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Rising Optimism in Housing Doesn’t Compute

Monday, 9 Apr 2012 | 2:42 PM ET
Lane Oatey | Getty Images

An increasing number of Americans are starting to believe in home price appreciation again.

Perhaps it’s the excitement of an early spring market, perhaps the fact that unemployment has been steadily easing, or perhaps just the fact that we haven’t had an economic “crisis” in a good, solid six months.

Whatever the reason, 33 percent of respondents to Fannie Mae’s monthly housing survey in March said they expect home prices to rise, and rise an average 0.9 percent over the next 12 months. That’s the highest percentage of believers in over a year, and up a full five percentage points from February.

“Conditions are coming together to encourage people to want to buy homes,” said Doug Duncan, Fannie Mae’s chief economist in a news release. “Americans’ rental price expectations for the next year continue to rise, reaching their record high level for our survey this month. With an increasing share of consumers expecting higher mortgage rates and home prices over the next 12 months, some may feel that renting is becoming more costly and that homeownership is a more compelling housing choice.”

It may be a more compelling choice, and if you’re one of the 33 percent who think you stand to profit on the investment, and if you have the ability to obtain a mortgage or the cash to put down, then you will likely act on that choice. But that’s a lot of ifs, and gauging home prices today is next to impossible.

Don’t get me wrong, there are any number of data providers who will tell you that their reading on current home prices is “the” one to follow, and that all the others are “off” in some way. First you have to decide if you want to use a survey that includes sale prices of foreclosed homes and/or short sales (when the home is sold for less than the value of the mortgage). I’m not going to even dip into the treacherous waters of weighing these reports against each other, as that is a fool’s errand, but I will say that they all show home prices continuing to fall.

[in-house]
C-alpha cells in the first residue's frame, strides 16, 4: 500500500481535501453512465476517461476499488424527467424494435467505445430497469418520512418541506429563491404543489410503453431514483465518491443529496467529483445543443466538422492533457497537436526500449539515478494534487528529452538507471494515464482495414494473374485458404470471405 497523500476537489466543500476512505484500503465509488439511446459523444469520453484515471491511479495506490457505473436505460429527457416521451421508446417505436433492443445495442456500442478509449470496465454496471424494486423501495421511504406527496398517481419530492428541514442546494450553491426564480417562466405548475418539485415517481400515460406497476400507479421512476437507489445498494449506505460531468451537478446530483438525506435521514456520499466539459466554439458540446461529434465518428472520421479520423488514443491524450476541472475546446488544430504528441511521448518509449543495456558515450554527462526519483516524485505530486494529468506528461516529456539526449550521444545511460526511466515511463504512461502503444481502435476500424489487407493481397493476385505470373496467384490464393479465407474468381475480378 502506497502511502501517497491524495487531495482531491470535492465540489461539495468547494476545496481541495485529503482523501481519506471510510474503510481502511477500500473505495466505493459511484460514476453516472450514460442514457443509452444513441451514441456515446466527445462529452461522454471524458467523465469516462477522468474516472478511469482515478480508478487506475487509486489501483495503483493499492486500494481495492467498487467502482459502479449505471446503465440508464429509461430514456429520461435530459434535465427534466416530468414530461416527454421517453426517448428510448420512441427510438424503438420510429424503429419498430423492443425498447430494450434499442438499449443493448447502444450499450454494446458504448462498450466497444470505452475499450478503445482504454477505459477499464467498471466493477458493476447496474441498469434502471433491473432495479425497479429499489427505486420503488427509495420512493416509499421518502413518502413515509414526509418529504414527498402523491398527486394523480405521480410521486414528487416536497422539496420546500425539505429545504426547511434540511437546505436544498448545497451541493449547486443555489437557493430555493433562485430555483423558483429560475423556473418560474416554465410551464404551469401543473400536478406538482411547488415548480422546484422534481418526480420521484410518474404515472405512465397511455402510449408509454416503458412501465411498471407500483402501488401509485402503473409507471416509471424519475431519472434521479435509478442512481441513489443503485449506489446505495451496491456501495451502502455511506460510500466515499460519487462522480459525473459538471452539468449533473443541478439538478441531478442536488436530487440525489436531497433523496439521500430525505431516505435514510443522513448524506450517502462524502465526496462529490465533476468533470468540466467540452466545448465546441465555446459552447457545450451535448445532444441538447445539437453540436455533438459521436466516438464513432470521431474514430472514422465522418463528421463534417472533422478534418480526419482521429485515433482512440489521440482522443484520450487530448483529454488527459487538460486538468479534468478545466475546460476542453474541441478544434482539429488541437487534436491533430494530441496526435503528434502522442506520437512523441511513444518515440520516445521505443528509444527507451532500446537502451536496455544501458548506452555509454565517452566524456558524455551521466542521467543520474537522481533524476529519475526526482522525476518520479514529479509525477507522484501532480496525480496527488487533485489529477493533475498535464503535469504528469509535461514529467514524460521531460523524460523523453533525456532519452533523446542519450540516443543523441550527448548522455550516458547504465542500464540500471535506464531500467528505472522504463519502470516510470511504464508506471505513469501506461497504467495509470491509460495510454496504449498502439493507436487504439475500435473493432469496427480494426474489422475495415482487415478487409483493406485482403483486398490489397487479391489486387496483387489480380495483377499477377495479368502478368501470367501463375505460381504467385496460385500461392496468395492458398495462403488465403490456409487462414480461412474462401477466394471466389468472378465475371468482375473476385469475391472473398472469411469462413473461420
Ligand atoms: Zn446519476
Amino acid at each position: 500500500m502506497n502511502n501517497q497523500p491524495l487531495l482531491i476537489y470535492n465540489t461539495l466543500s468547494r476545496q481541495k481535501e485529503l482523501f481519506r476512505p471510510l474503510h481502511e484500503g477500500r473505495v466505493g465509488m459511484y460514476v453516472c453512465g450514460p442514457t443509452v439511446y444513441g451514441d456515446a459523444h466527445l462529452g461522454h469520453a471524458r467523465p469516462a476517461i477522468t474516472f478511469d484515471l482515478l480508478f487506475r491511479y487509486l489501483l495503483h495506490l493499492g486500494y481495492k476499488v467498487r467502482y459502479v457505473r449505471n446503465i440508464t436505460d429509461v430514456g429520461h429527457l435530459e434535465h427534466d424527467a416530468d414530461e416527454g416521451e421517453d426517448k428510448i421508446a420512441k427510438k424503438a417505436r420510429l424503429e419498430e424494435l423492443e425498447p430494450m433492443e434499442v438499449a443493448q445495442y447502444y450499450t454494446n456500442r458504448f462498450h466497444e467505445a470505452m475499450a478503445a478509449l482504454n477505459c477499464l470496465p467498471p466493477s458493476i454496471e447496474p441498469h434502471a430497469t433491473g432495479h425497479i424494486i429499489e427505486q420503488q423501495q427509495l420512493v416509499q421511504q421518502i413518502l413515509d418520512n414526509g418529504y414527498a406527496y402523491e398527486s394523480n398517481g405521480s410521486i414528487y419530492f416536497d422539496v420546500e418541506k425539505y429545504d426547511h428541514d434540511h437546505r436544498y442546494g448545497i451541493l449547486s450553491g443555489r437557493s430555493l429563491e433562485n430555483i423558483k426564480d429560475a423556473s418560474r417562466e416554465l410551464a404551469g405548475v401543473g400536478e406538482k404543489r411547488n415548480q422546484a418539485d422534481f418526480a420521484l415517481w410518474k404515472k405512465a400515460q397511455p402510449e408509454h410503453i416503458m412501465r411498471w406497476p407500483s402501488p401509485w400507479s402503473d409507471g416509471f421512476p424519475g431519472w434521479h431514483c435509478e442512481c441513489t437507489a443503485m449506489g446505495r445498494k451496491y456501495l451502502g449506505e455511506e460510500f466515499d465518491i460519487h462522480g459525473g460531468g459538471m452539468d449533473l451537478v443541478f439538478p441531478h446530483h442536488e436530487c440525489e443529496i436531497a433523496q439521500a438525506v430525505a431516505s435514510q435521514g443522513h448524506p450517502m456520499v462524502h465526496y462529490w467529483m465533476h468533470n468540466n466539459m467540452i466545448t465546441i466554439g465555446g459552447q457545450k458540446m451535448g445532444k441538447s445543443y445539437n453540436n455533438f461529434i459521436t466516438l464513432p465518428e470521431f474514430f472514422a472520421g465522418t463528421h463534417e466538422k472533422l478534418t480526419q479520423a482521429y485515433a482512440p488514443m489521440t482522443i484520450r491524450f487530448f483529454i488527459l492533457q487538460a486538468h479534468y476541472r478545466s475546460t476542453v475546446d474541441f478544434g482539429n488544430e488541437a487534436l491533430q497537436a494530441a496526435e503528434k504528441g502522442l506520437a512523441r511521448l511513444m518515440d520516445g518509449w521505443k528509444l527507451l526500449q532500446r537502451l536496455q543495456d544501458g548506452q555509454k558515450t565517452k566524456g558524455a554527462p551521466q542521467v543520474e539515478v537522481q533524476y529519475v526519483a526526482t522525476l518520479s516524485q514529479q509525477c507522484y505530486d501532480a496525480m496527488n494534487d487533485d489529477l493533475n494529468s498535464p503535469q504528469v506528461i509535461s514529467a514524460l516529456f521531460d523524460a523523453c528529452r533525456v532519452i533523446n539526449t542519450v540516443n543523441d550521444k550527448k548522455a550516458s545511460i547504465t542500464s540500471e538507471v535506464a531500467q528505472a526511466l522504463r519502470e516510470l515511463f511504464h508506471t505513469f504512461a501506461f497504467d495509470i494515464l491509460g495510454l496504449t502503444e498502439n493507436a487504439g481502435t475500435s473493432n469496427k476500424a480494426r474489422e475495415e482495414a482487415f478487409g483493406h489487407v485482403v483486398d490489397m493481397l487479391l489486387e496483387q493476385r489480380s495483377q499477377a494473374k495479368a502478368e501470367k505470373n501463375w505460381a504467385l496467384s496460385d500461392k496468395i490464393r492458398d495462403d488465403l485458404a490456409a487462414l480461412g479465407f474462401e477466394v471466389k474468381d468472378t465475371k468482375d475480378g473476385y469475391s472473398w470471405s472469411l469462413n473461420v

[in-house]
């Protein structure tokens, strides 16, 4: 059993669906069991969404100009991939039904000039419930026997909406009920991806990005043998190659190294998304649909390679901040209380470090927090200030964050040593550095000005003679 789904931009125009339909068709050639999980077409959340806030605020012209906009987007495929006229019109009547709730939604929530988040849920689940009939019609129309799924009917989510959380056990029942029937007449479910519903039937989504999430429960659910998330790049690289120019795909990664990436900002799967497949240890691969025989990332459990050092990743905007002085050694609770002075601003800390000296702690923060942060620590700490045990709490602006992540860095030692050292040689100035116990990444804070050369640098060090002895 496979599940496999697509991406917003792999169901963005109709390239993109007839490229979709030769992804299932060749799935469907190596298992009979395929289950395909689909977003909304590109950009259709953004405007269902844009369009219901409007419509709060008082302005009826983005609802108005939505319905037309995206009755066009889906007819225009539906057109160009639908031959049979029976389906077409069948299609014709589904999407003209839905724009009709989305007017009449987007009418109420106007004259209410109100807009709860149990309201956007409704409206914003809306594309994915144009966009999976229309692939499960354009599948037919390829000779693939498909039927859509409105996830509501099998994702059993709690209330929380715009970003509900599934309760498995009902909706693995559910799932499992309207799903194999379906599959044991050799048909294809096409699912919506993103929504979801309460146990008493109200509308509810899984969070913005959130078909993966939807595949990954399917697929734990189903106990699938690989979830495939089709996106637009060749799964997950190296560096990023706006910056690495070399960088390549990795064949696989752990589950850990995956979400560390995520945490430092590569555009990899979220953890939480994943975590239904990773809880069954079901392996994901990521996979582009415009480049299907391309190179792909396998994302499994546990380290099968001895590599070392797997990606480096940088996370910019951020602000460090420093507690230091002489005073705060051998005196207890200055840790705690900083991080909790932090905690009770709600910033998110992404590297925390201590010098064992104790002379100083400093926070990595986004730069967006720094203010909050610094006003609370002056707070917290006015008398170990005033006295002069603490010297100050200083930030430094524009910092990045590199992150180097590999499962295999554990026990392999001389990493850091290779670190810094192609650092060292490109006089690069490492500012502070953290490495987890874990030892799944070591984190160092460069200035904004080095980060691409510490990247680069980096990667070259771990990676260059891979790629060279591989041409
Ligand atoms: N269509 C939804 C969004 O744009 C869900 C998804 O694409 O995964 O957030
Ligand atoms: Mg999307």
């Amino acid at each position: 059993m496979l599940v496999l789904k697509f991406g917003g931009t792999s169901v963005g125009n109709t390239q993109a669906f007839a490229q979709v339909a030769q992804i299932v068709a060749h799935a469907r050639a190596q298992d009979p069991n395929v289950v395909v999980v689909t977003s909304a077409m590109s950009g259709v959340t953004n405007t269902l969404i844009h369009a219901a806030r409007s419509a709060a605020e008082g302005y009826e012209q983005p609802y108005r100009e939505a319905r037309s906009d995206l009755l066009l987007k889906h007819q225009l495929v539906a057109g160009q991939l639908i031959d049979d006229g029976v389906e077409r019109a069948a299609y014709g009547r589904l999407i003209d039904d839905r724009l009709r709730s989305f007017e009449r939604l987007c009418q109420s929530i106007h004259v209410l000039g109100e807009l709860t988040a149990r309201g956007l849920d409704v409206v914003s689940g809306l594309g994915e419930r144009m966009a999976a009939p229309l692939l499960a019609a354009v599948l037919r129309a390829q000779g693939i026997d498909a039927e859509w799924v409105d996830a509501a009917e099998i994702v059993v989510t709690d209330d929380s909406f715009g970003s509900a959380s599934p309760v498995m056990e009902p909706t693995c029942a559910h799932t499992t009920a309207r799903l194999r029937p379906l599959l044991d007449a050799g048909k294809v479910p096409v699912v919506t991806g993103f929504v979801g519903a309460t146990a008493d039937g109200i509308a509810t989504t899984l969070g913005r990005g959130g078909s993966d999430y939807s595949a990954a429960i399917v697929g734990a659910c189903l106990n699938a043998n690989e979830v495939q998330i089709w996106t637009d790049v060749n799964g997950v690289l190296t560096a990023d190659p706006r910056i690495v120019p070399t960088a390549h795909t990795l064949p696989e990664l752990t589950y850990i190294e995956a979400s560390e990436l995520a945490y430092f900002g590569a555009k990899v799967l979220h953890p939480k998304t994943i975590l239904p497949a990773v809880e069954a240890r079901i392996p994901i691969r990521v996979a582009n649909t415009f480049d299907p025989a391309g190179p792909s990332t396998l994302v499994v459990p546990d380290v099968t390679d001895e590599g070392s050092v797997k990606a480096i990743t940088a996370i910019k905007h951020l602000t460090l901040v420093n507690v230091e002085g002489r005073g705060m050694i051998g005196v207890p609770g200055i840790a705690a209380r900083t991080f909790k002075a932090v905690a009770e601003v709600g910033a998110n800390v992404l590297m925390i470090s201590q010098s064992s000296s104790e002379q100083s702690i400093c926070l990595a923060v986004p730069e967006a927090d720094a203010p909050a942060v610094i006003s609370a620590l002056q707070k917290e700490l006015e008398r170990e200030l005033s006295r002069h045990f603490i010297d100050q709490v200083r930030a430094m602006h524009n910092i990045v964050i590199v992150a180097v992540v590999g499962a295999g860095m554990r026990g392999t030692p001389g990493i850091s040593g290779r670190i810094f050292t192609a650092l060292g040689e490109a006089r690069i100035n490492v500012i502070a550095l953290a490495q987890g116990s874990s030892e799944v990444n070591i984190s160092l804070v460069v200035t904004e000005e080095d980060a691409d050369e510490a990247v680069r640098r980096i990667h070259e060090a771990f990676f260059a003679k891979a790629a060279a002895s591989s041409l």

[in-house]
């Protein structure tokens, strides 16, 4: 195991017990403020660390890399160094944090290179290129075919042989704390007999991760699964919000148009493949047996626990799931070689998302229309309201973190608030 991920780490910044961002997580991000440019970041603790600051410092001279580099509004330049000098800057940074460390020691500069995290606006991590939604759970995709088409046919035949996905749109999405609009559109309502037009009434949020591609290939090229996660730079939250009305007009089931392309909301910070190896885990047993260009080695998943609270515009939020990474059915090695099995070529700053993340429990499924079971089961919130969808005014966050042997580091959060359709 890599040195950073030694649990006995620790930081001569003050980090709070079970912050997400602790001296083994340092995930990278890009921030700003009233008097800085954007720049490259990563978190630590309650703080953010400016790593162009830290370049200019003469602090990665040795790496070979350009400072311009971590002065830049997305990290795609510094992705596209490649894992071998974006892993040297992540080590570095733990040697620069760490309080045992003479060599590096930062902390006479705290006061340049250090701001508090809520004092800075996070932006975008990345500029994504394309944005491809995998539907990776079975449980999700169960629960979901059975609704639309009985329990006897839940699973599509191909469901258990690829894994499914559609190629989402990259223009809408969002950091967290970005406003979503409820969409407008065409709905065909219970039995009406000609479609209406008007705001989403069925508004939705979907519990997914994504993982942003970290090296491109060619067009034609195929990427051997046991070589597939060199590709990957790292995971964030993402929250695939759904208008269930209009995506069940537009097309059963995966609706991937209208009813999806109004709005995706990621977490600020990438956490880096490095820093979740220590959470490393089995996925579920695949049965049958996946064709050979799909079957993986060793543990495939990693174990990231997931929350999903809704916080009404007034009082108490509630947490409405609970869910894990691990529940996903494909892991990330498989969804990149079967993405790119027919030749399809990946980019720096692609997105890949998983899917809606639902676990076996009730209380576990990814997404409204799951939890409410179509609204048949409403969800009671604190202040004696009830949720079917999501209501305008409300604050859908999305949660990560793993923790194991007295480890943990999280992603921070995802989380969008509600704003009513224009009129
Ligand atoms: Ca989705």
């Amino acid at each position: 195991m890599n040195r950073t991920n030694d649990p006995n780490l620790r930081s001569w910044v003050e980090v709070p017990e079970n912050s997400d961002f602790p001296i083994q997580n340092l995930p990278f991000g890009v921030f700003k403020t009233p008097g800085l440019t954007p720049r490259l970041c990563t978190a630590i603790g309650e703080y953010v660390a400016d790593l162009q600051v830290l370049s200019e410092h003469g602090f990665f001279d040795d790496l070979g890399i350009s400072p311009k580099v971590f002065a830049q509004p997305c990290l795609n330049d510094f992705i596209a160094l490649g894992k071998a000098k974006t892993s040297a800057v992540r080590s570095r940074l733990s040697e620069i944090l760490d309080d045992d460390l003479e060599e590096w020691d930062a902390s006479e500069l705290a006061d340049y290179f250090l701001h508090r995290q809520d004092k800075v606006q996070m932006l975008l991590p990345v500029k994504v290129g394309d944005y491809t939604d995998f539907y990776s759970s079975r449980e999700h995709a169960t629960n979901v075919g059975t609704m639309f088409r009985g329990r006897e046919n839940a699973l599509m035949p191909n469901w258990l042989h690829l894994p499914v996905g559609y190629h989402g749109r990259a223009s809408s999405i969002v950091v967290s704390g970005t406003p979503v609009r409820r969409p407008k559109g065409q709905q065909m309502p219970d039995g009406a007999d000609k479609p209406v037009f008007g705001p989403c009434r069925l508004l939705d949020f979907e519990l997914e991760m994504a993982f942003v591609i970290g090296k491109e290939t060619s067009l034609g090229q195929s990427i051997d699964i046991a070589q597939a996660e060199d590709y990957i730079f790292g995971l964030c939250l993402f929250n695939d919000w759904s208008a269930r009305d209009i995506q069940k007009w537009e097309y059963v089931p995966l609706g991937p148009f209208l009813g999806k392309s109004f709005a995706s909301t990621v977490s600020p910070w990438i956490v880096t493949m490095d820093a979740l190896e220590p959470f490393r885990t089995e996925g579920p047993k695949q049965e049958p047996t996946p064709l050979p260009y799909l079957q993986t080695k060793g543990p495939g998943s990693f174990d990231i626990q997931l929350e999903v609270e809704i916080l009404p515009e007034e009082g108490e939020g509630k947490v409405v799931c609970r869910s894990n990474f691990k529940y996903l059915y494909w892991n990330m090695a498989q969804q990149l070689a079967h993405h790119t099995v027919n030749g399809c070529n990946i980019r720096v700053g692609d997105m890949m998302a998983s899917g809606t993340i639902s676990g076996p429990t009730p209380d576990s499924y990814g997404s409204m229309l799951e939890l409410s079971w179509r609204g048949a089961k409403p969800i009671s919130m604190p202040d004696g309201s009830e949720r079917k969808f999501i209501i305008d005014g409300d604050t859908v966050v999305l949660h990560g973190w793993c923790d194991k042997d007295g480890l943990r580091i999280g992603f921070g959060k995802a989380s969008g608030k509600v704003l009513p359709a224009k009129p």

Let’s just take the two reports out this month so far: Core Logic has home prices nationally down 0.8 percent in February, year-over-year if you don’t include distressed sales, and down 2 percent if you do. Lender Processing Services is about to release a report showing January home prices down 3.2 percent annually excluding distressed sales but slowing in the monthly price drops. Just remember, distressed sales make up over one third of total home sales nationally, higher in some states, lower in others.

One interesting note, LPS’s home price index has a new feature showing the average discount on a foreclosure or short sale. The discount on foreclosures has been about the same over the past three years (29 percent) but the discount on short sales has jumped from 18 to 23 percent during that time.

Short sales have been increasing over the past year, as government programs have offered incentives and banks have tried to streamline the process. But you have to wonder…if the discount on short sales is nearing the level of foreclosures, what happens if it surpasses that level? What then is the incentive for a bank to do a short sale if it can lose less money on a foreclosure?

But I digress. Back to the optimism thing. With millions and millions of properties still in some kind of distress, millions of borrowers owing more on their mortgages than their homes are worth and home ownership still below historical averages, what exactly is going to push home prices higher?

Questions? Comments? RealtyCheck@cnbc.comAnd follow me on Twitter @Diana_Olick

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  • Diana Olick serves as CNBC's real estate correspondent as well as the editor of the Realty Check section on CNBC.com.

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